April opened on a chilly but bright note, with plenty of sunshine on offer over the first weekend albeit with a heavy frost overnight Saturday into Sunday. As the high pressure moved into the Atlantic, however, we saw a succession of low-pressure systems move across the country, bringing more cloud, rain and strong winds, touching gale force at times, during the first week. Scotland caught the worst of the rain and wind during the first half of the first week, but it was broadly cloudy and damp wherever you were. Into the second weekend things dried and brightened up, although we were under an Arctic air mass so it remained chilly.
Week two started on a largely sunny note, with temperatures starting to climb into the mid- to high teens Celsius (low 60s F) before more showers built into England, Wales and southern Ireland for Tuesday then moved their way northwards through the day. As the week progressed, we saw more cloud and the odd shower and temperatures remaining widely in the high teens. A battle between high pressure over northern Europe and low in the North Atlantic resulted in a large area of mild Atlantic air building in, pushing up to Greenland. The result was that the first half of the Easter weekend was mostly dry and warm, with more cloud in the north and west, but with temperatures into the low 20s Celsius in the south-east - London reaching 23.1C (73.6F) on Good Friday. The second half was more unsettled, with a slow-moving band of rain making Easter Sunday a largely wet affair for Ireland and the northern isles, although most of England, Wales and Scotland remained dry and largely sunny with temperatures in the mid to high teens Celsius. Cooler and fresher on Easter Monday for all, with showers from the midlands north.
The second half of the month was again largely dry, but with more cloud and wind. Overall, in fact, April has been very dry for England and southern Ireland, the south-east having seen only about one-third of the normal rain for the month. This appears to be a continuation of a trend, with seven of the last ten Aprils having seen significantly less rain than expected. The end of the third week was particularly windy and resulted in the loss of quite a lot of blossom, rather ironically just in time for the National Trust's “Blossom Weekend”. The final week was dry but with temperatures 3-4C (7F) below average for the time of year thanks to a persistent northerly airflow. Beginning dry and bright, more cloud moved in as the week progressed and we ended April on a largely cloudy and chilly note with overnight frosts, particularly in the north and west.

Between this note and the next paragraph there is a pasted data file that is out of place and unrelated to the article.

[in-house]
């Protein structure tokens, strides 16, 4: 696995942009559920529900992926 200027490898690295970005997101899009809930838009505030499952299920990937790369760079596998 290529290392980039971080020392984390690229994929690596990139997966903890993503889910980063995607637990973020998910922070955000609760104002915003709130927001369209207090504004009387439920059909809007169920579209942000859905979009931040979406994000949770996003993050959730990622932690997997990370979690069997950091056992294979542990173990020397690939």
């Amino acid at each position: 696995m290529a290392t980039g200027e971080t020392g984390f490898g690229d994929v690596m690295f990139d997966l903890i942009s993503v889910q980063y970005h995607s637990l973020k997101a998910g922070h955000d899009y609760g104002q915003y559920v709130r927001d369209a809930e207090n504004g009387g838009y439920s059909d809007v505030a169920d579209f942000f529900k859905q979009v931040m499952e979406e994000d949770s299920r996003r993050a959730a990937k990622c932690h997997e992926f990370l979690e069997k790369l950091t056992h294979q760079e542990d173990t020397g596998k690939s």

Outside of the UK, April started on a wintry note for a good part of western Europe, with low daytime temperatures and heavy frosts overnight. In the east, by contrast, the heat was exceptional: over 33C (91F) in Turkey and Cyprus, 31C in Georgia, 39C (88F) in Israel and Jordan and a staggering 40C (104F) in Egypt. The heatwave in India and Pakistan continued last month, with temperatures hitting 47C (117F) and 49C (120F), respectively. Myanmar and Thailand hit 43C (109F), too. Japan was also very dry and mild for much of April, following on from March being the fifth warmest on record, after 2021, 2020, 2018 and 2002.
Easter Day in North America was still a winter day in most of Canada and parts of the United States. The Canadian Prairies saw near-record cold for mid-April, with -20C (-4F) in Carman and approaching -14C (7F) in Winnipeg. Texas and Florida both saw continued scorching hot and humid conditions. There were also unseasonal heat waves in the southern hemisphere: Australia, New Zealand, South Africa and South America were all affected, and northern Argentina and Paraguay saw what some meteorologists described as a “brutal and record-breaking” heatwave, temperatures exceeding 40C by day and nearly 30C (86F) at night.